Charles was born into slavery in Kentucky in 1864, but when the Civil War ended, his family moved to Ripley, Ohio, where he graduated at the top of his high school class.
He helped pave the way for African Americans in the United States military, becoming only the third African American to graduate from West Point and receiving a commission as a second lieutenant in the Ninth Cavalry, the famed Buffalo Soldiers. He became the first black officer in the regular army to be promoted to the rank of captain and led his troops with distinction in the Philippines.
Charles later headed the new military sciences department at Wilberforce College. He became the first black superintendent of a national park, when he started work at Sequoia National Park in California’s southern Sierra Nevada Mountains in 1903. In 1916, the NAACP awarded him the Spingarn Medal for his achievements in Liberia and the U.S. Army.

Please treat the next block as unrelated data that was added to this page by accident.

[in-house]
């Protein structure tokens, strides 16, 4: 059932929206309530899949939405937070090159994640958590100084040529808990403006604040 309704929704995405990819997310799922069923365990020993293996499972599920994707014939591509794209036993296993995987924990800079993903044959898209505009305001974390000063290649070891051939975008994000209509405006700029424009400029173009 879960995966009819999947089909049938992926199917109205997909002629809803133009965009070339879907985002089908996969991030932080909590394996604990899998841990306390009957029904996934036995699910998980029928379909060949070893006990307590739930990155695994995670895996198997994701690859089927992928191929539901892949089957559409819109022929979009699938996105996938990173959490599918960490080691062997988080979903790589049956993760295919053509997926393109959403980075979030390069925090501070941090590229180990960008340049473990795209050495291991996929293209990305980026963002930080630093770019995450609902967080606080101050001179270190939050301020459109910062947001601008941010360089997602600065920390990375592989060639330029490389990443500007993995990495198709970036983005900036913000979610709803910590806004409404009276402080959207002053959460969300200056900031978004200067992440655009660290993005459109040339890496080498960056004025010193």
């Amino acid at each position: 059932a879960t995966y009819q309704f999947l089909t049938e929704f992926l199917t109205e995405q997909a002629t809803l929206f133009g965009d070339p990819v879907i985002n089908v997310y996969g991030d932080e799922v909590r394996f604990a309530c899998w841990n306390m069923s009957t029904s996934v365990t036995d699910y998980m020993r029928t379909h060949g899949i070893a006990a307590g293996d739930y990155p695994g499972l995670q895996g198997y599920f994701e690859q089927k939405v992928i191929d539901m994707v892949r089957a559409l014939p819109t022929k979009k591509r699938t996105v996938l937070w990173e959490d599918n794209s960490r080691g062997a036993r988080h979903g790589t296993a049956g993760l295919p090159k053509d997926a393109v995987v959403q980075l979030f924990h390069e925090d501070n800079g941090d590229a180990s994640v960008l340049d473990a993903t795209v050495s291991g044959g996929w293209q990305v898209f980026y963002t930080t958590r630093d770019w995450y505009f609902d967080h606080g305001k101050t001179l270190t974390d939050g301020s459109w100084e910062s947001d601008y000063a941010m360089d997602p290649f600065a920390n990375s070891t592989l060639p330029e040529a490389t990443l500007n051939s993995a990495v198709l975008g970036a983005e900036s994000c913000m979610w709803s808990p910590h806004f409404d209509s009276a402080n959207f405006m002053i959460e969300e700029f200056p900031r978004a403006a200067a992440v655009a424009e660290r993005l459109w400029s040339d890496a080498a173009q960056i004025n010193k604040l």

Despite being highly decorated, Charles was forced to retire as a Colonel from the Army in 1917. He was recalled to duty with the Ohio National Guard two years later and was named military attaché to the U.S. Embassy in Liberia where he passed away in 1922. At the time of his death, he was the highest-ranking African American officer in the Army.
In 1974, the Wilberforce, Ohio, home where Charles was raised became a national historic landmark. In 2013, it became part of the National Park System, named the Charles Young Buffalo Soldiers National Monument.